The Federal Reserve’s decision to continue its policy of extraordinary monetary easing through at least mid-2013 is indicative of the Fed’s support of the government’s decision to raise the debt ceiling over this same period. This will help keep long-term interest rates moderate through Fed purchases of government bonds and could help dampen bond market fluctuations because of the recent downgrade of US Treasuries by S&P.
The financial markets have reacted to the decision favorably as can be expected. The Federal Reserve administered a positive monetary shock (surprise) to the falling markets. When the monetary surprise will be built into expectations, ceteris paribus, markets will eventually settle down to focus on real variables and price/earnings (P/E). Risk to personal consumption, however, should prevent markets from overreacting to Mr. Bernanke’s money supply if domestic real investment does not show a trend increase.
The rise in domestic investment appears to be because of the cheap dollar and the associated rise in exports and favorable conditions for import substitution, though its full effects on the employment situation are yet to be known.
The reliance on exports for raising domestic investment to create employment for the purpose of assuaging the downward pressures on consumption and alleviating employment uncertainty poses significant downside risks to economic growth and especially when government investment and consumption could be stagnant through mid-2013 together with the rising uncertainties in the global economy.
Relenting to the desire of the Congress and the White House, the Federal Reserve could also serve as the investment bank of the United States, provided it divests itself of its responsibility to regulate commercial and non-commercial banking entities and consumer affairs from within the Federal Reserve.
The Federal Reserve’s reluctance to engage in industrial policy under the provisions of the Federal Reserve Act (FRA) during these uncertain economic times for the US economy is, therefore, disappointing.
To note is the dissent of the known inflation hawks, presidents of Federal Reserve Banks of Dallas, Minneapolis and Philadelphia, not to commit in advance to this extended period of monetary easing, perhaps due to the rising inflationary pressures (pending FOMC meeting minutes and forecast data).
To avoid the 2006-2008 run up in commodity and agricultural prices after the housing decline, foreign portfolios, in response to monetary easing, could consist of unsterilized dollar reserves from their government sale of US financial assets; export of sterilized and unsterilized dollar reserves and emerging market currencies abroad, mostly to Africa, to acquire natural resources, including land; and returning the dollars to US capital markets to export inflation into the United States. Foreign non-European central banks could steadily increase reserve requirements to tighten their monetary policies.
Our reading of the politics of the Fed’s decision before the general election of November 2012 is that during the next recession, when US inflation dips because of negative growth rates and higher unemployment, Mr. Bernanke could implement industrial policy through the Federal Reserve for economic recovery, unlike the FDR-Marriner Eccles Fed since 1934, to avert another panic of depression and be reappointed to a third term in 2013 by a Republican president, to return to his Bush 43 roots of 2003 and 2006.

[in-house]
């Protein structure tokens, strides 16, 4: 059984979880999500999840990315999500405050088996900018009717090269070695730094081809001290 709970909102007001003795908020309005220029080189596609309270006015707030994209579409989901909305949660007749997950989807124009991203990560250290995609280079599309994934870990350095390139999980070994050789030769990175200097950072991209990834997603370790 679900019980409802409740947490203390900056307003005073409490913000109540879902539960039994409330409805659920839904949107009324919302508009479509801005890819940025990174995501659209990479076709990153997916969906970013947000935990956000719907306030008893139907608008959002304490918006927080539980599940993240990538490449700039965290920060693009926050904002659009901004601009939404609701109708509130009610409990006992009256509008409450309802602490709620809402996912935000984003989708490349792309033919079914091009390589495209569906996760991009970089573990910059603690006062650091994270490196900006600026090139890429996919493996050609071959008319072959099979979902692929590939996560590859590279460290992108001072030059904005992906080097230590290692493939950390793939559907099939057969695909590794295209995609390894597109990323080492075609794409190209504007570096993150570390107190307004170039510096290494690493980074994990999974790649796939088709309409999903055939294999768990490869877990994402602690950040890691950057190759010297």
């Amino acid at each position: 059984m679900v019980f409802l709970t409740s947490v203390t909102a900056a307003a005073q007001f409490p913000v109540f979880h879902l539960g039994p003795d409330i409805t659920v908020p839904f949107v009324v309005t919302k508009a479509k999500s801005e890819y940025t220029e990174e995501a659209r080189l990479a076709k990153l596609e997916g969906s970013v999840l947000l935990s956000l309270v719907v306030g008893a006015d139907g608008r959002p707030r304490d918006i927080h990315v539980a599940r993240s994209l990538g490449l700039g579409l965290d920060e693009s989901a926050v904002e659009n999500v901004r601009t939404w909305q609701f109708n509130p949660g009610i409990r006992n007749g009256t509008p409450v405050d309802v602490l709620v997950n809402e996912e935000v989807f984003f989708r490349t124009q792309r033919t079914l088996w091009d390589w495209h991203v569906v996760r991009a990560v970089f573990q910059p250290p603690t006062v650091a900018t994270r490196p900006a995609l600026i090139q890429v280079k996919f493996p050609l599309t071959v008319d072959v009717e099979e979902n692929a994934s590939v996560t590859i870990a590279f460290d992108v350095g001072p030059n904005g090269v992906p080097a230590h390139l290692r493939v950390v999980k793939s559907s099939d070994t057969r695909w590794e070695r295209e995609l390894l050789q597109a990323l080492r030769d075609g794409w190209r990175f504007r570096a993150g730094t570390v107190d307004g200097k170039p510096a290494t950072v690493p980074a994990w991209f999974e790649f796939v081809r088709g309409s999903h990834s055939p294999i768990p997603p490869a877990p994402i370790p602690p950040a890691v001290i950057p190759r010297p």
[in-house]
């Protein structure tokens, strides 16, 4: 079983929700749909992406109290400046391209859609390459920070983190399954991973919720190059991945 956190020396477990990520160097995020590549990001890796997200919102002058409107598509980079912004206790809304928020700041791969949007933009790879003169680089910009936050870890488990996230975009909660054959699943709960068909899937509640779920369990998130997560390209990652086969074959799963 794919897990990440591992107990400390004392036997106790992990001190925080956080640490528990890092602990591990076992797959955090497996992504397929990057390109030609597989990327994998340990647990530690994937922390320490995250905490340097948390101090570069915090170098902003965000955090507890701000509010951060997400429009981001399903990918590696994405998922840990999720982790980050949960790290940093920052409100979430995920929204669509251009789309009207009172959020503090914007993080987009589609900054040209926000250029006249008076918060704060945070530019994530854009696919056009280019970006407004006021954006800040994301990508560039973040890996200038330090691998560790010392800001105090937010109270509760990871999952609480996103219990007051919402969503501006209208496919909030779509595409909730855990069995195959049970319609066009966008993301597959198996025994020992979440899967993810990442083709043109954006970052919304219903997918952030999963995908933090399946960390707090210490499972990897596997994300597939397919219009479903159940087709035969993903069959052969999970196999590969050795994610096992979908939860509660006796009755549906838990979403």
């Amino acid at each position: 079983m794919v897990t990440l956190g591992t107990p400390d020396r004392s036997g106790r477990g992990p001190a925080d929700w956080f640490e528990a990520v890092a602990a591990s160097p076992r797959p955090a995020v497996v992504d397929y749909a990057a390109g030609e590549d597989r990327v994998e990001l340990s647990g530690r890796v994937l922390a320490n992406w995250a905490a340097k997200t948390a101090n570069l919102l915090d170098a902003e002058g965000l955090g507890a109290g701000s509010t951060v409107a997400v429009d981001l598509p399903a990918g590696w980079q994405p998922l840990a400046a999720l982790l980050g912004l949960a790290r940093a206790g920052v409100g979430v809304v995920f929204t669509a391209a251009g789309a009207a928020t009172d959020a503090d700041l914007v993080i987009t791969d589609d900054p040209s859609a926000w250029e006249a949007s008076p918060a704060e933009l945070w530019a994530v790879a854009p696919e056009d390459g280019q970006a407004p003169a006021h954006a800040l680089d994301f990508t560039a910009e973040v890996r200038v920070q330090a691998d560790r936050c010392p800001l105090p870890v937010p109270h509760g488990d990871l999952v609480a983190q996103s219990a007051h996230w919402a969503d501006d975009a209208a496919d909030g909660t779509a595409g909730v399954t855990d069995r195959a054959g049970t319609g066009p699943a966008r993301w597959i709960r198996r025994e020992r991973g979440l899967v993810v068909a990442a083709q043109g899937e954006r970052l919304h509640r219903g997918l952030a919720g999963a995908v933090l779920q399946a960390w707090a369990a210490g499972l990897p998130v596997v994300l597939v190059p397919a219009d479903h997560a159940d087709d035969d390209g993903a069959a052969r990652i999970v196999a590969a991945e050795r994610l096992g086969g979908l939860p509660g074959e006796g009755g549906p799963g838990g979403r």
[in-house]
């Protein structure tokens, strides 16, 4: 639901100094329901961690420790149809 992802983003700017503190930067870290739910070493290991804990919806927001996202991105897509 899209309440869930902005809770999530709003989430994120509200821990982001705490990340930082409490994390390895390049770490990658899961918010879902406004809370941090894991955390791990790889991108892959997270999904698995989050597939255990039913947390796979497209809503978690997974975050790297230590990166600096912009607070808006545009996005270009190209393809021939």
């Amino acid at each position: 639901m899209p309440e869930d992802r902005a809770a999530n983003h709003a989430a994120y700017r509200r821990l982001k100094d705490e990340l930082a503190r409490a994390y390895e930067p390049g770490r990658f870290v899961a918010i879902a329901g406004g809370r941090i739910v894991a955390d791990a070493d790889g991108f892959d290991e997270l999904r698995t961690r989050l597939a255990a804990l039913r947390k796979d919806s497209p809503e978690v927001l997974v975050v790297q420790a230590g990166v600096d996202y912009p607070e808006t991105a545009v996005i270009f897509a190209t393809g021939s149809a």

Then he is likely to support the new president to undo the Obama reforms he had supported from 2009-2013, including the Dodd-Frank financial regulatory law, on the pretext of budget constraints and the long run economic consequences of the Obama reforms.
Mr. Bernanke could also then make the Fed more transparent by instituting an explicit numerical inflation targeting range and release the Fed’s Greenbook and Bluebook staff analyses of economic conditions and policy options to the public and Congress, having displaced all internal opposition at the Federal Reserve to these Federal Reserve reforms.
We believe that the Fed Chairman had every opportunity to make these decisions since he took office in 2006 after a stint as a Fed Governor from 2003-2006, which included a brief appointment as Chairman of the President’s Council of Economic Advisers (CEA) in 2005, to avoid or substantially mitigate the current economic predicament of the United States because Mr. Bernanke’s possible future actions date back to sensible advice in real time, during the period 2006-2010 as the economic crisis was unfolding and when the principal threats were disinflation and deflation, from the author causing controversy at the Fed when this author was a non-economist Research Systems Analyst (RSA) at the Federal Reserve.
Mr. Bernanke has seriously compromised monetary policy independence at great risk to the prospects for American prosperity. He is responsible for the divergence of financial market performance and real economic growth because of gross errors of judgment at critical times since he was confirmed as the Chairman of the Federal Reserve first in 2006 and again, contentiously (unprecedented in Federal Reserve history), in 2010 but supported all along by the White House and personally by the president.
The political risks are, therefore, Barack Obama and Ben Bernanke. There is no reason why foreigners should continue to want to buy new US debt to support ever higher debt ceilings at low yields, forcing the Fed to keep buying bonds to keep yields low.
The United States is caught in a liquidity trap risking Japan’s and other nations’ investments in US debt.